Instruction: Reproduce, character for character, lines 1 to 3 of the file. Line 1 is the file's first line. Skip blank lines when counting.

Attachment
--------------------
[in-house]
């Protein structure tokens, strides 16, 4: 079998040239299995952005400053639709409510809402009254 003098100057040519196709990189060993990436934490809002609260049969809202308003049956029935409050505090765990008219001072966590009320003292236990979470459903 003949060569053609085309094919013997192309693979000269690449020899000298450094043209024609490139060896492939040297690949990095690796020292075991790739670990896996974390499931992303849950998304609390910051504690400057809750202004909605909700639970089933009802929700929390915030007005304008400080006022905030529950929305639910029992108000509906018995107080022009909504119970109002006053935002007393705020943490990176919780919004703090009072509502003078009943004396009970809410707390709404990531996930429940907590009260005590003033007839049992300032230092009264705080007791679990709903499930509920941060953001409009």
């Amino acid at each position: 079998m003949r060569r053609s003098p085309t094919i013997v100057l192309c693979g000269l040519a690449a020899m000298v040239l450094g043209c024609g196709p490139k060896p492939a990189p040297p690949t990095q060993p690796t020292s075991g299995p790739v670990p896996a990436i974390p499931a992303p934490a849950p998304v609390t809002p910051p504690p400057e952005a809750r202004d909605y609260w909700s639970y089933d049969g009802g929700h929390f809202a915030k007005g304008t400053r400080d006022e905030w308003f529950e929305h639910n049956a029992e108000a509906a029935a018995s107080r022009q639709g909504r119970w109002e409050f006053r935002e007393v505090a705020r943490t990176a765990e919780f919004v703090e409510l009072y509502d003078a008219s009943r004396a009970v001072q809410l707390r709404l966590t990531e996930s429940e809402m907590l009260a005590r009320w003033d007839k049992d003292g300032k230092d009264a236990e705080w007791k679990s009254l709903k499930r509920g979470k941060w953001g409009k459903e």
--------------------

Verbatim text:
[in-house]
């Protein structure tokens, strides 16, 4: 079998040239299995952005400053639709409510809402009254 003098100057040519196709990189060993990436934490809002609260049969809202308003049956029935409050505090765990008219001072966590009320003292236990979470459903 003949060569053609085309094919013997192309693979000269690449020899000298450094043209024609490139060896492939040297690949990095690796020292075991790739670990896996974390499931992303849950998304609390910051504690400057809750202004909605909700639970089933009802929700929390915030007005304008400080006022905030529950929305639910029992108000509906018995107080022009909504119970109002006053935002007393705020943490990176919780919004703090009072509502003078009943004396009970809410707390709404990531996930429940907590009260005590003033007839049992300032230092009264705080007791679990709903499930509920941060953001409009």
């Amino acid at each position: 079998m003949r060569r053609s003098p085309t094919i013997v100057l192309c693979g000269l040519a690449a020899m000298v040239l450094g043209c024609g196709p490139k060896p492939a990189p040297p690949t990095q060993p690796t020292s075991g299995p790739v670990p896996a990436i974390p499931a992303p934490a849950p998304v609390t809002p910051p504690p400057e952005a809750r202004d909605y609260w909700s639970y089933d049969g009802g929700h929390f809202a915030k007005g304008t400053r400080d006022e905030w308003f529950e929305h639910n049956a029992e108000a509906a029935a018995s107080r022009q639709g909504r119970w109002e409050f006053r935002e007393v505090a705020r943490t990176a765990e919780f919004v703090e409510l009072y509502d003078a008219s009943r004396a009970v001072q809410l707390r709404l966590t990531e996930s429940e809402m907590l009260a005590r009320w003033d007839k049992d003292g300032k230092d009264a236990e705080w007791k679990s009254l709903k499930r509920g979470k941060w953001g409009k459903e």